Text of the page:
3. Make a family tree of your ancestors. Identify when each student's first ancestors came to Kansas and in what part of the state they originally settled. How many students are first generation Kansans (i.e. they moved to Kansas after they were born)? Identify what jobs your ancestors held. Does your family's employment reflect economic changes in the recent history of Kansas?
4. Complete the activity United We Stand from the Library of Congress web site. In this activity, students will describe the working conditions in the United States at the turn of the twentieth century that gave rise to the labor union movement and use primary documents to understand and justify the rise of organized labor unions.
5. Complete the lesson 3, The Great Depression and the 1990s from the Library of Congress web site. In this lesson, students will examine certain New Deal programs and identify in what form they exist today.
1. Find out if any of your ancestors participated in World War II. If so, find out in what military branch they served, what their rank was and in what capacity they were involved in the war. Did any of your female ancestors work in factories during the war?
2. Complete the activity On the Home Front from EdSitement. This activity is on the actions taken on the home front to help with the war effort during World War II.
3. Complete the activity Listening to History from EdSitement. This activity is on conducting an oral interview with a family member.
4. Complete the lesson Exploring Cultural Rituals from the Library of Congress web site, In this lesson, students will use photos, documents, and music from the American Memory collection and other resources to investigate rituals and customs of various cultures.
5. Conduct an interview with someone from your community of a different ethnic background than your own. How do their experiences differ from your own family's experiences?
1. Participate in the activity Is the Electoral College Out of Date. In this activity, students will gain an understanding of the electoral college system, interpret and analyze the need for an electoral college in today's political society and make proposals on changes to the electoral college system.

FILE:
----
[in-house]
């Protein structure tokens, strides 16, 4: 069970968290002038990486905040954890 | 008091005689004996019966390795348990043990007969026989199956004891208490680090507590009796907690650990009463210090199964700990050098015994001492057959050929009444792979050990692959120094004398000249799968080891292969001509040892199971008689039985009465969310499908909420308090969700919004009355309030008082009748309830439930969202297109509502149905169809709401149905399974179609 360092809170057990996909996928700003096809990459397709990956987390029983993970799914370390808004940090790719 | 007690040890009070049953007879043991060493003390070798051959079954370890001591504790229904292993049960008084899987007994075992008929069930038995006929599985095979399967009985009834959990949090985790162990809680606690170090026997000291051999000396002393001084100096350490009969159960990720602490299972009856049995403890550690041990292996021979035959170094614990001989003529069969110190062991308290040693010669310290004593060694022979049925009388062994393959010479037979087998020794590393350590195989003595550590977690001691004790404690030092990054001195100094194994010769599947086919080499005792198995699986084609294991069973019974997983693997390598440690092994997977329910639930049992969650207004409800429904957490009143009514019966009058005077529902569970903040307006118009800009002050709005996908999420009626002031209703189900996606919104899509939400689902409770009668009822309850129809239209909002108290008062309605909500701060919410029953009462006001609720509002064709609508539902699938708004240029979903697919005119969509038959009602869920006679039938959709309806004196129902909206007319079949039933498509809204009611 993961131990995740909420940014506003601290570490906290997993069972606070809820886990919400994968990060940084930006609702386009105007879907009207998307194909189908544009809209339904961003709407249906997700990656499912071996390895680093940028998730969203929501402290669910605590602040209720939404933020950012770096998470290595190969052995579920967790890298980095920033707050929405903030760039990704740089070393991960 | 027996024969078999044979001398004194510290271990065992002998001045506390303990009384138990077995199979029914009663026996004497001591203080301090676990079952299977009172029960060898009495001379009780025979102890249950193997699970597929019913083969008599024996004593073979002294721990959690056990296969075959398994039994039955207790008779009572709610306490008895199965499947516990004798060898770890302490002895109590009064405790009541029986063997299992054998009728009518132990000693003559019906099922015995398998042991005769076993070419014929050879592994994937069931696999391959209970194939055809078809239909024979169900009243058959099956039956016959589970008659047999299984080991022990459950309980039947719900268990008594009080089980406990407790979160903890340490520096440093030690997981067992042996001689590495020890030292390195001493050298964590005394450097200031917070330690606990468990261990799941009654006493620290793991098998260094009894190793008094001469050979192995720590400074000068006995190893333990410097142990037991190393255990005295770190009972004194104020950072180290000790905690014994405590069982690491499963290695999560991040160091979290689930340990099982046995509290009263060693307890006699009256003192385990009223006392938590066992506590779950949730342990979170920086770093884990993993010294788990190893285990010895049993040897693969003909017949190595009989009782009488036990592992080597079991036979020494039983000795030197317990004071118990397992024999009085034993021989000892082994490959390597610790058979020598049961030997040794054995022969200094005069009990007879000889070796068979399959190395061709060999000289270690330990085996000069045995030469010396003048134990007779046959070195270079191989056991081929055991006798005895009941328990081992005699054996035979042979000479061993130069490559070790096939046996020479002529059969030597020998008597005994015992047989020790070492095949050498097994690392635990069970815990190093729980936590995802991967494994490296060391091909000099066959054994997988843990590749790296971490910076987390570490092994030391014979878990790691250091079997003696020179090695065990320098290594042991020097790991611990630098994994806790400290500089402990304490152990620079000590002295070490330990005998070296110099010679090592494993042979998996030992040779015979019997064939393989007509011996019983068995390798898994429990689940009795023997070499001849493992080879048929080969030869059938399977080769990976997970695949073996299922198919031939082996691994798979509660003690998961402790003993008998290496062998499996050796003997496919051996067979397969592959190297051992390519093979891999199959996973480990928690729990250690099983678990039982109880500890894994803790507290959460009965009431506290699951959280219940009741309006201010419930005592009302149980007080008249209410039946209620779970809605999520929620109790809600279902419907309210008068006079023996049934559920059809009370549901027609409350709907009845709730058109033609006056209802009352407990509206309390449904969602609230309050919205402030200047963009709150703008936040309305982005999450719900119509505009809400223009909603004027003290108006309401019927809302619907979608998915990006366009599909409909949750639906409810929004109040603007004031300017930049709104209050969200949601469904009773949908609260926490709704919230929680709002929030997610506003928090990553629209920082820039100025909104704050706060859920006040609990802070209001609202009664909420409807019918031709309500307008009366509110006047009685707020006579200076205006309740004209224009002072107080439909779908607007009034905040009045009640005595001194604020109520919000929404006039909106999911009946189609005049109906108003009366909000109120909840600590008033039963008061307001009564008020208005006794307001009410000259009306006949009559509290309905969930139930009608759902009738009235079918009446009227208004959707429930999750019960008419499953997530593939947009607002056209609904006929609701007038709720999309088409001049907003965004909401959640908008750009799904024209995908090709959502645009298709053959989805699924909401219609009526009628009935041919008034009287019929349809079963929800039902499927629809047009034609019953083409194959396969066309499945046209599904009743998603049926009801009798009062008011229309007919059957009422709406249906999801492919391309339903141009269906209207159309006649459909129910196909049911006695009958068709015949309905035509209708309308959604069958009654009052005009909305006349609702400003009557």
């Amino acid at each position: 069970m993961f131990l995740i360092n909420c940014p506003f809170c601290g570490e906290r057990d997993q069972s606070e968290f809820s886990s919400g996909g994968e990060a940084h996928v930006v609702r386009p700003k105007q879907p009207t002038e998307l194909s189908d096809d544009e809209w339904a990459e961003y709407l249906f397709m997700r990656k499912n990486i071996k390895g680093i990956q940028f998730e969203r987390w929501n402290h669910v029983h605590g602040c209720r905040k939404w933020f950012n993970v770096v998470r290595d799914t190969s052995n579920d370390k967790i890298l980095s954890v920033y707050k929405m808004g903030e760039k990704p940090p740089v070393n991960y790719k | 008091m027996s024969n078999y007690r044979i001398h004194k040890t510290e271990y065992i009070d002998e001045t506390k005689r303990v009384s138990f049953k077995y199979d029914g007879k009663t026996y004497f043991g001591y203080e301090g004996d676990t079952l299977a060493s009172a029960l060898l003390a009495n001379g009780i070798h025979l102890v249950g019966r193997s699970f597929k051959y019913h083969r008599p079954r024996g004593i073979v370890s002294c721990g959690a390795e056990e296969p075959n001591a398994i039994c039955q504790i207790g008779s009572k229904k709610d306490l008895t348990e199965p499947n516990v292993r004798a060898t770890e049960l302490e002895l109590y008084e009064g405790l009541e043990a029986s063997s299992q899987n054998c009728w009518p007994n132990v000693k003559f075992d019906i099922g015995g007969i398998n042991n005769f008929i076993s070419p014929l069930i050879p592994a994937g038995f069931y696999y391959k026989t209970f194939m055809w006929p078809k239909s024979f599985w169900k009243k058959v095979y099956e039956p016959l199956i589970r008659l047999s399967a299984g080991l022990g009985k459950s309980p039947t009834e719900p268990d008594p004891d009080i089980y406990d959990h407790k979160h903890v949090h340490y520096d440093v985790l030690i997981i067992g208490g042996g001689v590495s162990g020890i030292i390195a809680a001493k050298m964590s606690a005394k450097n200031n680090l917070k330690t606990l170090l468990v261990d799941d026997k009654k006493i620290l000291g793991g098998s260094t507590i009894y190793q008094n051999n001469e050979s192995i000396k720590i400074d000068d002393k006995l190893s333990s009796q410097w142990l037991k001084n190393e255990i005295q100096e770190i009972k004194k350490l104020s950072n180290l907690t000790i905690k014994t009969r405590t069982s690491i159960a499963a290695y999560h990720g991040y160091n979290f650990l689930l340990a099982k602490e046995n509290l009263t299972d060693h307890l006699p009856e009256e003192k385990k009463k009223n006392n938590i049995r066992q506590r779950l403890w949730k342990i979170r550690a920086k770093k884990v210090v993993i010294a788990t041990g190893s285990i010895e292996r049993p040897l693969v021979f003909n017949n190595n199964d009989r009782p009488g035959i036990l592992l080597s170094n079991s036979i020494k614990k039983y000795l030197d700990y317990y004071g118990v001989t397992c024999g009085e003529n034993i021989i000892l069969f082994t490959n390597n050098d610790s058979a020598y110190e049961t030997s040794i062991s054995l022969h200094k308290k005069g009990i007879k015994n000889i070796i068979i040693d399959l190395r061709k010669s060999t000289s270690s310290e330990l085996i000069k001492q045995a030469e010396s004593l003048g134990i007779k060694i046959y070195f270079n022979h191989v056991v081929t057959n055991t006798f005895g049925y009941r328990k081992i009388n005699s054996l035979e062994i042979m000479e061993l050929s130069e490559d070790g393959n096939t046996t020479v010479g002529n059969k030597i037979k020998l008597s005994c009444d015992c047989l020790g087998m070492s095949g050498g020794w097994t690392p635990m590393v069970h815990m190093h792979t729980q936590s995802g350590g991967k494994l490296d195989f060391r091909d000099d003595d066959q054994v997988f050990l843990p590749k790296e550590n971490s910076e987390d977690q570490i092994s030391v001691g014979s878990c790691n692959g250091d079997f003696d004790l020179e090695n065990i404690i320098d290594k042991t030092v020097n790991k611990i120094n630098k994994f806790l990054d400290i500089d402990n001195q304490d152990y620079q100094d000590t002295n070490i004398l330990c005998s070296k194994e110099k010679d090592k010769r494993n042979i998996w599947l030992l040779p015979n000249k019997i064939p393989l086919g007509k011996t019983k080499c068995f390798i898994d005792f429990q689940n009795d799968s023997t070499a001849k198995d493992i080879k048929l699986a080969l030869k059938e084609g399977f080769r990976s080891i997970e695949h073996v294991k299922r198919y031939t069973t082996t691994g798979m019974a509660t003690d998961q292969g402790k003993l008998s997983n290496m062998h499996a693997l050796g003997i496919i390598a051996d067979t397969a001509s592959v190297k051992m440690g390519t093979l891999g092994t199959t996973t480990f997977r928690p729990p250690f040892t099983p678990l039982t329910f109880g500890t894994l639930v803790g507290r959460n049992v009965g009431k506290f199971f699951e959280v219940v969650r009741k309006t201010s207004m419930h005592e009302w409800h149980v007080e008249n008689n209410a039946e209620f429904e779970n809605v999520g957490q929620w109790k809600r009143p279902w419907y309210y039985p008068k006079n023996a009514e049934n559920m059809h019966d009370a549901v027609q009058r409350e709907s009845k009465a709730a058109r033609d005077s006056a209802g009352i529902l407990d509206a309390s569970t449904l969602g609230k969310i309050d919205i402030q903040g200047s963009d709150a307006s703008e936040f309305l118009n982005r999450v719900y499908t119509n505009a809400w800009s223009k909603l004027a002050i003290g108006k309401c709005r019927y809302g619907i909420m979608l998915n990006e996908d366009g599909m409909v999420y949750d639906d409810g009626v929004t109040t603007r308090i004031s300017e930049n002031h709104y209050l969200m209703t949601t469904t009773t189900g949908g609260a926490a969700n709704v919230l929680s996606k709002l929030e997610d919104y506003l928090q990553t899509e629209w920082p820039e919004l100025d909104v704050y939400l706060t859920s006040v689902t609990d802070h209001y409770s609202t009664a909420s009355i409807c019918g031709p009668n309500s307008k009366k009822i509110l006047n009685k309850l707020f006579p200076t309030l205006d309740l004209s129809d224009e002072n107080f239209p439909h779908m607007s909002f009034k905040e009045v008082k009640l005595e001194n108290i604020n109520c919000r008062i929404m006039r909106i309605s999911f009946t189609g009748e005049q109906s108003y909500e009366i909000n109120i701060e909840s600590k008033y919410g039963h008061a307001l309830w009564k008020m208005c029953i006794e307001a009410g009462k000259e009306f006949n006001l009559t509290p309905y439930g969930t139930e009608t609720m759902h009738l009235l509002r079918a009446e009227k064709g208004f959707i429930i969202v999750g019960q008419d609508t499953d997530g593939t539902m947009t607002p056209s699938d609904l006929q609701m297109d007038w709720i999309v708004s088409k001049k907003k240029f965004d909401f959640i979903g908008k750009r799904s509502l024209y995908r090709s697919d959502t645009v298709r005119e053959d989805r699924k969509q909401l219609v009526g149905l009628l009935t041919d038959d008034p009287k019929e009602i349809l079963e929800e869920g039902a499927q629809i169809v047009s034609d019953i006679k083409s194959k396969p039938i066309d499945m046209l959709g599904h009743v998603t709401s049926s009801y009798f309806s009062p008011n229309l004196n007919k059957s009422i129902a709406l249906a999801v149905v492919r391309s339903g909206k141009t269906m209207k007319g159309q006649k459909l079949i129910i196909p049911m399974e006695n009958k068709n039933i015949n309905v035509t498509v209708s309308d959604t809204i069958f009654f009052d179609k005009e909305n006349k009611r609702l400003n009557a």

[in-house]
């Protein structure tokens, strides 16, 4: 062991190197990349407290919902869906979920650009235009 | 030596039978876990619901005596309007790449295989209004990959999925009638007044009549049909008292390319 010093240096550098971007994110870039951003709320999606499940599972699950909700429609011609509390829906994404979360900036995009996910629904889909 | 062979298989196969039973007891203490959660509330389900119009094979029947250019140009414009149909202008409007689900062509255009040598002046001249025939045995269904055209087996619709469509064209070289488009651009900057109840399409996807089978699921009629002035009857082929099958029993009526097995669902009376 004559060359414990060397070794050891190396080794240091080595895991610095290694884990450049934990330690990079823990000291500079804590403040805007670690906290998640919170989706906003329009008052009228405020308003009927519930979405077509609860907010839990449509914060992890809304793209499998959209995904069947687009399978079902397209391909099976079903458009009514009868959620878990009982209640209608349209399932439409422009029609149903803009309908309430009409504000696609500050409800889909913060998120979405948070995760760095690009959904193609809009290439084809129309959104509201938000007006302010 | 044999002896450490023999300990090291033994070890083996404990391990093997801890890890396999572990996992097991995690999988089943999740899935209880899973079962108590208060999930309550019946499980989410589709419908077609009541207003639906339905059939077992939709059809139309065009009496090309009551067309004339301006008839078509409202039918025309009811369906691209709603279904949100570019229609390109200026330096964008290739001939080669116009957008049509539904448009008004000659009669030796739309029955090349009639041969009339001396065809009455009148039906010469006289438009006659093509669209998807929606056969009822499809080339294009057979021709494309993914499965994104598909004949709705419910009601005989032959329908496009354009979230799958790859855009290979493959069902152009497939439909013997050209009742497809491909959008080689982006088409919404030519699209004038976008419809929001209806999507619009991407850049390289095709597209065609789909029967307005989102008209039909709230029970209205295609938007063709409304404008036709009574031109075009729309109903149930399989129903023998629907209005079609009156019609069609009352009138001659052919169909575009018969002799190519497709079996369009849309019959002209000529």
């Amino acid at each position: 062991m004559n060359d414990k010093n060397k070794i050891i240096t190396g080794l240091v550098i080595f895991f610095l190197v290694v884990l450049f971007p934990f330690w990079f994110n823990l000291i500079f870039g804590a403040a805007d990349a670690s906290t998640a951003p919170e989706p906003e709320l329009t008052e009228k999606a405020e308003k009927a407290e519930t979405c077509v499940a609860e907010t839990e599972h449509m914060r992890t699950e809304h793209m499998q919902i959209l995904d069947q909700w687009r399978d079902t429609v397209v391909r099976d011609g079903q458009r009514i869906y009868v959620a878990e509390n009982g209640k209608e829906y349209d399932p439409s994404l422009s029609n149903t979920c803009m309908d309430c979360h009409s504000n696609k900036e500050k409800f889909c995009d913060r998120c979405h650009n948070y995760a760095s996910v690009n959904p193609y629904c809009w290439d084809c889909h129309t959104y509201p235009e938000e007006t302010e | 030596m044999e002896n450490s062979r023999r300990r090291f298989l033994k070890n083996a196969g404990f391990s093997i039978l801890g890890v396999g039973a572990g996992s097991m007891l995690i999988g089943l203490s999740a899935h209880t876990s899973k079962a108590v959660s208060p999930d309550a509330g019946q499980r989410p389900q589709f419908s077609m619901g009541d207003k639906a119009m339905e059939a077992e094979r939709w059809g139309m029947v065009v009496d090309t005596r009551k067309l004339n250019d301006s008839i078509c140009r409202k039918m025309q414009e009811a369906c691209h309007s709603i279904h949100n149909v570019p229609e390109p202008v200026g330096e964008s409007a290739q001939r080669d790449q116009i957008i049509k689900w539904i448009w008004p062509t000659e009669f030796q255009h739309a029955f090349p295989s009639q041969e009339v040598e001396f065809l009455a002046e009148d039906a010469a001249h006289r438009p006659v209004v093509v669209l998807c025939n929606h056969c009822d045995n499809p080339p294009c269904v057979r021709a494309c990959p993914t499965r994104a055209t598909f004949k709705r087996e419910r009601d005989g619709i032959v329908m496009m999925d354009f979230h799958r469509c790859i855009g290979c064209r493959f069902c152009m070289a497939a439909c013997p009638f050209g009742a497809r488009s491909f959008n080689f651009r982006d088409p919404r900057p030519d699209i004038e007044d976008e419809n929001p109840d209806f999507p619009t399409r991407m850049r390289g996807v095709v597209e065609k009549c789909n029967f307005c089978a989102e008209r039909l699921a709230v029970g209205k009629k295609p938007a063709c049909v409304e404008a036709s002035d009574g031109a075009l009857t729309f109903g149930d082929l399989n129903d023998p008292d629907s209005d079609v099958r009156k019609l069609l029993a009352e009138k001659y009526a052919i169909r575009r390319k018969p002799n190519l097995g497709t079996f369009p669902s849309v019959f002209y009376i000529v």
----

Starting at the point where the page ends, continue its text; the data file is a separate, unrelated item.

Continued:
1. In our study of history, we use primary and secondary sources to acquire information. Click on the link above to find the difference between primary and secondary sources. Then create a list of sources and categorize each item as a primary or secondary source. For example, how would you categorize an original photograph of an event and a newspaper article about an event? Finally, complete the activity from the Library of Congress on Analyzing Primary Sources.
2. Complete the lesson America Dreams - through the Decades from the Library of Congress web site. In this lesson, students will research the American Memory collection to uncover the dreams of Americans through the decades.
3. Divide the class into groups. Have each group take one of the major eras in Kansas history and create a presentation for the class describing the major social, cultural, political and economic characteristics in Kansas during each era.
4. Divide the class into groups. Have each group create a timeline that identifies the significant people and events for one of the major eras of Kansas history. Post each group's timeline along a classroom or hallway wall to create a complete timeline of Kansas history. Go to the Timelines page for a list of timelines on Kansas history.